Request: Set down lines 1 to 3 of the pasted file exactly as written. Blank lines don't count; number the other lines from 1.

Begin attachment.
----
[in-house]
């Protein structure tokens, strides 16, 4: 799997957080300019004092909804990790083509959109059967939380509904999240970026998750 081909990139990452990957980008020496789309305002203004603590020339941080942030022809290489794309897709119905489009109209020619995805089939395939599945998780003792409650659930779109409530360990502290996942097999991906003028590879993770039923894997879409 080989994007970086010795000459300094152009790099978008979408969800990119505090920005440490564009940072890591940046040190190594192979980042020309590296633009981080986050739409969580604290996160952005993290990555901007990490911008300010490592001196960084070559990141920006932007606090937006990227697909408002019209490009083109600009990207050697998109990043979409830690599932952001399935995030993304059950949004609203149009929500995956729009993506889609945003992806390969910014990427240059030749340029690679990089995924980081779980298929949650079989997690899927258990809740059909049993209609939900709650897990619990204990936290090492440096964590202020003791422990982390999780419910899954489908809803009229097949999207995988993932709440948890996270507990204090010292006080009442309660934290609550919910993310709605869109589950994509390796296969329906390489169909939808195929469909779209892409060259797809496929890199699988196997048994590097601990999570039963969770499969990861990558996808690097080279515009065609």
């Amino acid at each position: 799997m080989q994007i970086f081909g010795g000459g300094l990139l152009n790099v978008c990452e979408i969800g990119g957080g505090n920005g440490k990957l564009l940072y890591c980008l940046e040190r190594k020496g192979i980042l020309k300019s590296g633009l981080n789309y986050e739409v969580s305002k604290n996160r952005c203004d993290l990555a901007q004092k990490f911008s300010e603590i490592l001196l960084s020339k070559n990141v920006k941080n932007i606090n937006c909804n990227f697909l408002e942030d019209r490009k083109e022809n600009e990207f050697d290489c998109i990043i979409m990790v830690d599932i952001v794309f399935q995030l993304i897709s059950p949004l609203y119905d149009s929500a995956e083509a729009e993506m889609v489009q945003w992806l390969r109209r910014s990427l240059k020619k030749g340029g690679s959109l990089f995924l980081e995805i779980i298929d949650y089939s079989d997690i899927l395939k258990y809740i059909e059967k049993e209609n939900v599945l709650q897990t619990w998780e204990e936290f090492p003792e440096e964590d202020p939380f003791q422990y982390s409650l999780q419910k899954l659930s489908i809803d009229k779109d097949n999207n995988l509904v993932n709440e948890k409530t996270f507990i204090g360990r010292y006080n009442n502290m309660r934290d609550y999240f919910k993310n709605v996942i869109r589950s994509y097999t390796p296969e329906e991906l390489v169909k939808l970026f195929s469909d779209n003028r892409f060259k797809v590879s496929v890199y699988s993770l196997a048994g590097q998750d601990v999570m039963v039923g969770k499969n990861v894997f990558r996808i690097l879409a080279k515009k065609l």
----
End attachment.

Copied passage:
[in-house]
């Protein structure tokens, strides 16, 4: 799997957080300019004092909804990790083509959109059967939380509904999240970026998750 081909990139990452990957980008020496789309305002203004603590020339941080942030022809290489794309897709119905489009109209020619995805089939395939599945998780003792409650659930779109409530360990502290996942097999991906003028590879993770039923894997879409 080989994007970086010795000459300094152009790099978008979408969800990119505090920005440490564009940072890591940046040190190594192979980042020309590296633009981080986050739409969580604290996160952005993290990555901007990490911008300010490592001196960084070559990141920006932007606090937006990227697909408002019209490009083109600009990207050697998109990043979409830690599932952001399935995030993304059950949004609203149009929500995956729009993506889609945003992806390969910014990427240059030749340029690679990089995924980081779980298929949650079989997690899927258990809740059909049993209609939900709650897990619990204990936290090492440096964590202020003791422990982390999780419910899954489908809803009229097949999207995988993932709440948890996270507990204090010292006080009442309660934290609550919910993310709605869109589950994509390796296969329906390489169909939808195929469909779209892409060259797809496929890199699988196997048994590097601990999570039963969770499969990861990558996808690097080279515009065609």
């Amino acid at each position: 799997m080989q994007i970086f081909g010795g000459g300094l990139l152009n790099v978008c990452e979408i969800g990119g957080g505090n920005g440490k990957l564009l940072y890591c980008l940046e040190r190594k020496g192979i980042l020309k300019s590296g633009l981080n789309y986050e739409v969580s305002k604290n996160r952005c203004d993290l990555a901007q004092k990490f911008s300010e603590i490592l001196l960084s020339k070559n990141v920006k941080n932007i606090n937006c909804n990227f697909l408002e942030d019209r490009k083109e022809n600009e990207f050697d290489c998109i990043i979409m990790v830690d599932i952001v794309f399935q995030l993304i897709s059950p949004l609203y119905d149009s929500a995956e083509a729009e993506m889609v489009q945003w992806l390969r109209r910014s990427l240059k020619k030749g340029g690679s959109l990089f995924l980081e995805i779980i298929d949650y089939s079989d997690i899927l395939k258990y809740i059909e059967k049993e209609n939900v599945l709650q897990t619990w998780e204990e936290f090492p003792e440096e964590d202020p939380f003791q422990y982390s409650l999780q419910k899954l659930s489908i809803d009229k779109d097949n999207n995988l509904v993932n709440e948890k409530t996270f507990i204090g360990r010292y006080n009442n502290m309660r934290d609550y999240f919910k993310n709605v996942i869109r589950s994509y097999t390796p296969e329906e991906l390489v169909k939808l970026f195929s469909d779209n003028r892409f060259k797809v590879s496929v890199y699988s993770l196997a048994g590097q998750d601990v999570m039963v039923g969770k499969n990861v894997f990558r996808i690097l879409a080279k515009k065609l």